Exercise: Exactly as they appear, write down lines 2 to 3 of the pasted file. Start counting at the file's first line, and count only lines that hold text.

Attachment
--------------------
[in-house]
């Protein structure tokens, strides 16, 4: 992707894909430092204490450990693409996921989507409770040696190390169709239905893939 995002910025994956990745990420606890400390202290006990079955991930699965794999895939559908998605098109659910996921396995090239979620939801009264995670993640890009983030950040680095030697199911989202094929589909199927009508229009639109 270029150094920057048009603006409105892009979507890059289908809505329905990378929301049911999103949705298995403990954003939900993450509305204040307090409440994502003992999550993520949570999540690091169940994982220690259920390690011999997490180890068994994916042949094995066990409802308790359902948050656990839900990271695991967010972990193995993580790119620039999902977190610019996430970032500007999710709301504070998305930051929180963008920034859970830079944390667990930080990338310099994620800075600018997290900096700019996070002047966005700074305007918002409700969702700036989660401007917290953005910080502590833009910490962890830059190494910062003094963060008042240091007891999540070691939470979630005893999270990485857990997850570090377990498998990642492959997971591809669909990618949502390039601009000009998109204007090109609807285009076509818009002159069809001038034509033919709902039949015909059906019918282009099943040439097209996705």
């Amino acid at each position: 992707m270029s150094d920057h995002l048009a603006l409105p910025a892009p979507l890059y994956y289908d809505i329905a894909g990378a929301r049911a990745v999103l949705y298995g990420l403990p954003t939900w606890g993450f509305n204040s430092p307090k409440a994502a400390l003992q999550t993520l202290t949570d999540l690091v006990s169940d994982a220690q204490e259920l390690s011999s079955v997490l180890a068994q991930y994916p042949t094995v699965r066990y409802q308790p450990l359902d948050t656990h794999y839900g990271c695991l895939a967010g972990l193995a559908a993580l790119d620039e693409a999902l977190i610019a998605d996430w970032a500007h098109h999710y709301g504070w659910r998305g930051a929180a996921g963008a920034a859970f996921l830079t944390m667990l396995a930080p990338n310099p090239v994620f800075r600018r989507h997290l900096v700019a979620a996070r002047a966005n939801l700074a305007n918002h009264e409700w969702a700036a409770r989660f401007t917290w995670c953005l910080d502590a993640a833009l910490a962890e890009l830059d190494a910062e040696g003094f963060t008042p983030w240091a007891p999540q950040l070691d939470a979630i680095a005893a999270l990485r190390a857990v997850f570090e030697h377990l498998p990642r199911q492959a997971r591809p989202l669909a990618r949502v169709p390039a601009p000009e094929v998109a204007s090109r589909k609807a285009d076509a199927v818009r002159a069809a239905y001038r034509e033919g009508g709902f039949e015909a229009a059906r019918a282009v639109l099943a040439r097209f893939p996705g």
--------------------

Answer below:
């Protein structure tokens, strides 16, 4: 992707894909430092204490450990693409996921989507409770040696190390169709239905893939 995002910025994956990745990420606890400390202290006990079955991930699965794999895939559908998605098109659910996921396995090239979620939801009264995670993640890009983030950040680095030697199911989202094929589909199927009508229009639109 270029150094920057048009603006409105892009979507890059289908809505329905990378929301049911999103949705298995403990954003939900993450509305204040307090409440994502003992999550993520949570999540690091169940994982220690259920390690011999997490180890068994994916042949094995066990409802308790359902948050656990839900990271695991967010972990193995993580790119620039999902977190610019996430970032500007999710709301504070998305930051929180963008920034859970830079944390667990930080990338310099994620800075600018997290900096700019996070002047966005700074305007918002409700969702700036989660401007917290953005910080502590833009910490962890830059190494910062003094963060008042240091007891999540070691939470979630005893999270990485857990997850570090377990498998990642492959997971591809669909990618949502390039601009000009998109204007090109609807285009076509818009002159069809001038034509033919709902039949015909059906019918282009099943040439097209996705």
């Amino acid at each position: 992707m270029s150094d920057h995002l048009a603006l409105p910025a892009p979507l890059y994956y289908d809505i329905a894909g990378a929301r049911a990745v999103l949705y298995g990420l403990p954003t939900w606890g993450f509305n204040s430092p307090k409440a994502a400390l003992q999550t993520l202290t949570d999540l690091v006990s169940d994982a220690q204490e259920l390690s011999s079955v997490l180890a068994q991930y994916p042949t094995v699965r066990y409802q308790p450990l359902d948050t656990h794999y839900g990271c695991l895939a967010g972990l193995a559908a993580l790119d620039e693409a999902l977190i610019a998605d996430w970032a500007h098109h999710y709301g504070w659910r998305g930051a929180a996921g963008a920034a859970f996921l830079t944390m667990l396995a930080p990338n310099p090239v994620f800075r600018r989507h997290l900096v700019a979620a996070r002047a966005n939801l700074a305007n918002h009264e409700w969702a700036a409770r989660f401007t917290w995670c953005l910080d502590a993640a833009l910490a962890e890009l830059d190494a910062e040696g003094f963060t008042p983030w240091a007891p999540q950040l070691d939470a979630i680095a005893a999270l990485r190390a857990v997850f570090e030697h377990l498998p990642r199911q492959a997971r591809p989202l669909a990618r949502v169709p390039a601009p000009e094929v998109a204007s090109r589909k609807a285009d076509a199927v818009r002159a069809a239905y001038r034509e033919g009508g709902f039949e015909a229009a059906r019918a282009v639109l099943a040439r097209f893939p996705g």